An excellent Salon article, “Mainstream media meltdown!” by Robert McChesney explores the accelerating decline of journalism, how the internet magnifies the tension between journalism and commercialism, and the threat this poses to democracy.
The article is excerpted from McChesney’s new book, Digital Disconnect: How Capitalism Is Turning the Internet Against Democracy. McChesney describes the financial struggle to keep news rooms alive, staff layoffs, outsourcing, and corporate business models that allow content to be determined by the number of page views it will produce and the advertising that can be placed next to it.
McChesney also describes how the online journalism business model has led to slashing journalists’ wages while workloads are “increased to levels never before seen.” When AOL bought The Huffington Post, AOL’s CEO Tim Armstrong sent a memo stating that all of AOL’s journalistic employees will be required to produce ‘five to 10 stories per day.’”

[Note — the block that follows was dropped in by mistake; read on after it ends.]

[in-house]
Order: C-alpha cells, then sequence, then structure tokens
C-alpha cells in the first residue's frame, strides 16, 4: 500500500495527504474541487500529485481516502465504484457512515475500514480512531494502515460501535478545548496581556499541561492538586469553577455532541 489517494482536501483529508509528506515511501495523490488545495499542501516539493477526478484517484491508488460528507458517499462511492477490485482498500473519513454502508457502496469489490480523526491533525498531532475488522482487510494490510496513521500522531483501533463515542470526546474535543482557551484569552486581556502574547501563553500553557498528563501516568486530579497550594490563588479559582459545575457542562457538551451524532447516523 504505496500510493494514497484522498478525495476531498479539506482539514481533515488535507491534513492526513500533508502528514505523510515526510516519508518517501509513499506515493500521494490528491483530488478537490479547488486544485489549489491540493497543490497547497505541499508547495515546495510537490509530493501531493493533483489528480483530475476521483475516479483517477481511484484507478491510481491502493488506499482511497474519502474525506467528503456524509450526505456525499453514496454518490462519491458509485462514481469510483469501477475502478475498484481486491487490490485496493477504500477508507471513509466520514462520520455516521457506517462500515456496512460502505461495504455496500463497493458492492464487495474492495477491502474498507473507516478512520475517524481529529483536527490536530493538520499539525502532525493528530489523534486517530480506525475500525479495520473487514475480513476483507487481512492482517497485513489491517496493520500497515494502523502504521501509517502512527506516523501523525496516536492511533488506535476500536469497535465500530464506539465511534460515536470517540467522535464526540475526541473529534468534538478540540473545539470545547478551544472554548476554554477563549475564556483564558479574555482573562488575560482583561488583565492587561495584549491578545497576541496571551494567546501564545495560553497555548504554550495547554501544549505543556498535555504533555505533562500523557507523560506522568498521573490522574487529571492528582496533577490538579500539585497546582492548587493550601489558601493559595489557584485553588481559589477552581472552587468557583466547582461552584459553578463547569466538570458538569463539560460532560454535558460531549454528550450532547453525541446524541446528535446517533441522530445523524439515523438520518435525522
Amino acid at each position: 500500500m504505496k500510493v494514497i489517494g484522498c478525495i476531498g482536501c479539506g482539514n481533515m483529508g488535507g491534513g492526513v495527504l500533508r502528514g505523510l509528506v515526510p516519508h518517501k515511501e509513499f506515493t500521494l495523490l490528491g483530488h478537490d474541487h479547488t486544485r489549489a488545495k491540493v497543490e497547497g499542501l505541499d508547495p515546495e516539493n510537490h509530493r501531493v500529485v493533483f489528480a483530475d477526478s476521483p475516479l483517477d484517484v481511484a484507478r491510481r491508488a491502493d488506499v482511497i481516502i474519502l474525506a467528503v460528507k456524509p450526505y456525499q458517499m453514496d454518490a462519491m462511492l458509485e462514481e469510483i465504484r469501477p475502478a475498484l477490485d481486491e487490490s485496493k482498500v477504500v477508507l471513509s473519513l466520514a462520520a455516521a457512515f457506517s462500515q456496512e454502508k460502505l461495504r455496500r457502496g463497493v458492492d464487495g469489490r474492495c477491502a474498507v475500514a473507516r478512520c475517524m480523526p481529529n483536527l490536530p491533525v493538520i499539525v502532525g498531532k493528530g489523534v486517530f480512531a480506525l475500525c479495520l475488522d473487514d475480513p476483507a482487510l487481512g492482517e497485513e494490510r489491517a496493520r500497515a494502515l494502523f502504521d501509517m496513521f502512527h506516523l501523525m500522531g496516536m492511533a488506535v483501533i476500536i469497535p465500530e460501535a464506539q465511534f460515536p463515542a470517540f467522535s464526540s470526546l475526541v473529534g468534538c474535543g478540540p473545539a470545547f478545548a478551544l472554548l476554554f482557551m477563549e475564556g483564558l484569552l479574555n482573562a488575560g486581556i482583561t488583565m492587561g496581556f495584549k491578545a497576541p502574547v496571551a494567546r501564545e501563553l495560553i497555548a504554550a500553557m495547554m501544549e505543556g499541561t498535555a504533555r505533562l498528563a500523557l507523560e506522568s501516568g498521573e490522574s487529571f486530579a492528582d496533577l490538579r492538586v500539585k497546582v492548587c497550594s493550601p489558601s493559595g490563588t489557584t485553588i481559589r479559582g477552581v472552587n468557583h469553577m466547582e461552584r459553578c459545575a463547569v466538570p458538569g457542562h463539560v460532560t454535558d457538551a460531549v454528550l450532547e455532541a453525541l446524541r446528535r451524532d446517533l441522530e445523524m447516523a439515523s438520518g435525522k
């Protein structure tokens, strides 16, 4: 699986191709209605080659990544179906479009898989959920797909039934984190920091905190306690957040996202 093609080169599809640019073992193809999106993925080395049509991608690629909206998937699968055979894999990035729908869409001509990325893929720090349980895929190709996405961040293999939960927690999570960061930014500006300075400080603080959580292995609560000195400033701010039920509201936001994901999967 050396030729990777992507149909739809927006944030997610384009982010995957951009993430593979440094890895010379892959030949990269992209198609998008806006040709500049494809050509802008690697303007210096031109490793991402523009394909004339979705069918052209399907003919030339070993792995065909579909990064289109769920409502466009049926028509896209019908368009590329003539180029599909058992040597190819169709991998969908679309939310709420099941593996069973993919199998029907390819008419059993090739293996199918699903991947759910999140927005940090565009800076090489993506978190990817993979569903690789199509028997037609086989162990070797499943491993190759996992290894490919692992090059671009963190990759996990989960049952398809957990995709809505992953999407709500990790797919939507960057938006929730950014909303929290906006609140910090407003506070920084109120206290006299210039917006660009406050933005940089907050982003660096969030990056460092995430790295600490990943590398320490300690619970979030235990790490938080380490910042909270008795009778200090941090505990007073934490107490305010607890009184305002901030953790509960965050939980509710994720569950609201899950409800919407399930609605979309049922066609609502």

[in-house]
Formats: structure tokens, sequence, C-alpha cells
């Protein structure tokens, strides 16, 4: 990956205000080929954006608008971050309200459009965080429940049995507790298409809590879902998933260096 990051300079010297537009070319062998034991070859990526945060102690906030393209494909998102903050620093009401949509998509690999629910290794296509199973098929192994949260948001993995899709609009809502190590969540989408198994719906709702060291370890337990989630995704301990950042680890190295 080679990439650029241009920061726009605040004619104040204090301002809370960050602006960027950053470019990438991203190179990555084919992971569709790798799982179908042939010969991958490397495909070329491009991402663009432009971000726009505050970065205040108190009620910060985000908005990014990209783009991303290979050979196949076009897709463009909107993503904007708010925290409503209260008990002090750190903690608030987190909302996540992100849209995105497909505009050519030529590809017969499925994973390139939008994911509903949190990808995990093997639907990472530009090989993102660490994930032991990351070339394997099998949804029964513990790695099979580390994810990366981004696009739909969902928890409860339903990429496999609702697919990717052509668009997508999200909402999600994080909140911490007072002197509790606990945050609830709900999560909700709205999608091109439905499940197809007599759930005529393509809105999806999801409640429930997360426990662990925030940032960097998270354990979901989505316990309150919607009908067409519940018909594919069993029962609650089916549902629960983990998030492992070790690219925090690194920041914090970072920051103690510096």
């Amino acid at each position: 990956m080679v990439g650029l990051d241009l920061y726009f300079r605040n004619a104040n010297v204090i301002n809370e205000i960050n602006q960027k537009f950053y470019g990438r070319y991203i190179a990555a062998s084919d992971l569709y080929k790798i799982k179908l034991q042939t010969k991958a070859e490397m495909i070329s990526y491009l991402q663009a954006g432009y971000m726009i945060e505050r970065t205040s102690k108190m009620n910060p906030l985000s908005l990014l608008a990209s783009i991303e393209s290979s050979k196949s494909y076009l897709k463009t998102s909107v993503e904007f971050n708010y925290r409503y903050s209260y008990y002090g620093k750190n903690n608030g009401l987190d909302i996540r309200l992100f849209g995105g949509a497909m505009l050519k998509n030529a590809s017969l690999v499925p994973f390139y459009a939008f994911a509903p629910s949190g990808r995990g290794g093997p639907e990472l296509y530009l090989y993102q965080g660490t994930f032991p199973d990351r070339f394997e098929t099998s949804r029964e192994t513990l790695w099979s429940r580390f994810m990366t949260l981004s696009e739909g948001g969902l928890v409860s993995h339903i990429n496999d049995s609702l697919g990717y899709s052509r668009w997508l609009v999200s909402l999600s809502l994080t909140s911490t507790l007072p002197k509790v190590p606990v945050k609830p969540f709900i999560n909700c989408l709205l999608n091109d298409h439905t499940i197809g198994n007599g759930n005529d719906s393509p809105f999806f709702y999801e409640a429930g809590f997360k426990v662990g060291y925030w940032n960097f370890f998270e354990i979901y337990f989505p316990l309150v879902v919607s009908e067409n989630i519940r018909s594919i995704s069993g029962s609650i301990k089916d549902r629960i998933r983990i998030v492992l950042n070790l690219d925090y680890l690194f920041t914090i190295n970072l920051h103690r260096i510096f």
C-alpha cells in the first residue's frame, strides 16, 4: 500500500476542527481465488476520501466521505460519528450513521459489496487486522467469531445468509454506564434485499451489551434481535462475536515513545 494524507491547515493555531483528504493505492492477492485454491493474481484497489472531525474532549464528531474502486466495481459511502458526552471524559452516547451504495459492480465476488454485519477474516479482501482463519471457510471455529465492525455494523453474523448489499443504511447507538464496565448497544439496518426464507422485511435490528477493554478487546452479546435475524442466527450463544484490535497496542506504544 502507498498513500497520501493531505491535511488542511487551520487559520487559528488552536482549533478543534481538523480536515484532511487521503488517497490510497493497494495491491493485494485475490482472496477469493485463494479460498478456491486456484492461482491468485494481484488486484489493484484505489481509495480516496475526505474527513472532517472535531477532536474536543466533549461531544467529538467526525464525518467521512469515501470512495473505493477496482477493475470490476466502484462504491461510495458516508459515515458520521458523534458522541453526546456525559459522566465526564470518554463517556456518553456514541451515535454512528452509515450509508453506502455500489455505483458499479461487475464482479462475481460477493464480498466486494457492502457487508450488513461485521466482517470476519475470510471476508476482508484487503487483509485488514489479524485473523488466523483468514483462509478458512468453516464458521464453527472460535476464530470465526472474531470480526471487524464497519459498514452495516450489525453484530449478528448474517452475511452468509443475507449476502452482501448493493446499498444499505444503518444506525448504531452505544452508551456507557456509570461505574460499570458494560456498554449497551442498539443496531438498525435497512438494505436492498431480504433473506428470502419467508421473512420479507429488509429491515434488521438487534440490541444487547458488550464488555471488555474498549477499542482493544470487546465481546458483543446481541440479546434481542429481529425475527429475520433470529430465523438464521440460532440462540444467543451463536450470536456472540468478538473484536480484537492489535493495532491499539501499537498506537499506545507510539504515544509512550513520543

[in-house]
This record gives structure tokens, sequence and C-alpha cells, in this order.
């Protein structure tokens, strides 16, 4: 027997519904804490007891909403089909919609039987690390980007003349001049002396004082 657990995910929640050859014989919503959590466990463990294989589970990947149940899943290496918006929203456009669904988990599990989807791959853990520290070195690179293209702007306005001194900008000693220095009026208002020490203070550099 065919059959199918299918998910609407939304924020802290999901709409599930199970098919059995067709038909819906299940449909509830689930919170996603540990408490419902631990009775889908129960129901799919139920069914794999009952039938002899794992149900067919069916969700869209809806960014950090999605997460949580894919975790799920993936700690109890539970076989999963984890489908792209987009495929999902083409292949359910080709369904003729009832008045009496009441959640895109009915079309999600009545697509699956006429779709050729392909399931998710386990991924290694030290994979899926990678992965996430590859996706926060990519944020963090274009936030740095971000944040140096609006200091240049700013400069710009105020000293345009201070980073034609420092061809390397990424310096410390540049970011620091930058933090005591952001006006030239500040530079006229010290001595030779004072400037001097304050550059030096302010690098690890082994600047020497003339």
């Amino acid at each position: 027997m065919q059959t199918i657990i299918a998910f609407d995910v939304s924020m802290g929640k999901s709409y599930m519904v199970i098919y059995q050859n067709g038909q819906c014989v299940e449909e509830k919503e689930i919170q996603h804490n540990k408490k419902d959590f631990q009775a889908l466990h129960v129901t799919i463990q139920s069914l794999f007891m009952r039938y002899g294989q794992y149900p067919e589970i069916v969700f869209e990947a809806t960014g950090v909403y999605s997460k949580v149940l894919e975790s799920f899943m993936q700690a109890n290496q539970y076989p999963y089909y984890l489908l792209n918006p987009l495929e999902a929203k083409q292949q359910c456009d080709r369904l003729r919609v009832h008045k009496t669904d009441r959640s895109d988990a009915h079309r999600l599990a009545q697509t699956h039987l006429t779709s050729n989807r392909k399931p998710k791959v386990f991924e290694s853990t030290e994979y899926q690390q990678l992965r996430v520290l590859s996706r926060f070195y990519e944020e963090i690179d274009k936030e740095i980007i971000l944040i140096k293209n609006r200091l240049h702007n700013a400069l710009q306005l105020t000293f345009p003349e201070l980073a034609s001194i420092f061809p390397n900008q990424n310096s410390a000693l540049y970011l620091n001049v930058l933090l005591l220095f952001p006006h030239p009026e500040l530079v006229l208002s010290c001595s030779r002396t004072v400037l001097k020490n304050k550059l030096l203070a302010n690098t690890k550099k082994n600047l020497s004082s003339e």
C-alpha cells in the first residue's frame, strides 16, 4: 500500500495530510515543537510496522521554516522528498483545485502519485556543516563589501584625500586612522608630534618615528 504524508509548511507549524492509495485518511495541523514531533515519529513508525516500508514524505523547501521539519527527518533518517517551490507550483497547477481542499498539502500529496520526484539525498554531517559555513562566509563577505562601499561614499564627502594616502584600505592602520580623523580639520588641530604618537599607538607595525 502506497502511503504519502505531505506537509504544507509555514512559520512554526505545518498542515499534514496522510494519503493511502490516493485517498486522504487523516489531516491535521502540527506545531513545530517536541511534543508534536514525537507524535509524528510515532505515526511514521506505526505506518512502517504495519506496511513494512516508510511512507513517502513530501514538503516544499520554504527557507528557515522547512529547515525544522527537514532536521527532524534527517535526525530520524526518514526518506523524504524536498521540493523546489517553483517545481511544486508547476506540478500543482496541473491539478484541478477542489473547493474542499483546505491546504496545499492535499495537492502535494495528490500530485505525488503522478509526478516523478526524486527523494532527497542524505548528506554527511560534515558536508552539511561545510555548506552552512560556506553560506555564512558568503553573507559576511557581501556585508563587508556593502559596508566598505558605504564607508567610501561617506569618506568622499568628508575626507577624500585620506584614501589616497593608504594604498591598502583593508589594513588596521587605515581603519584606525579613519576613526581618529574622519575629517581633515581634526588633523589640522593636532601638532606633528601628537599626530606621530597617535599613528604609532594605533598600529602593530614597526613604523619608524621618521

To save money, dozens of commercial news media now contract with the firm Journatic to provide local news coverage. “Journatic’s local coverage is provided by low-paid writers and freelancers in the United States and, ironically enough, the Philippines, where Journatic hires writers ‘able to commit to 250 pieces/week minimum’ at 35 to 40 cents a piece.” The pieces are “little more than rewritten news releases,” according to a whistleblower.
As McChesney asks: “What will happen to democracy if the Web business model can’t fund journalism?”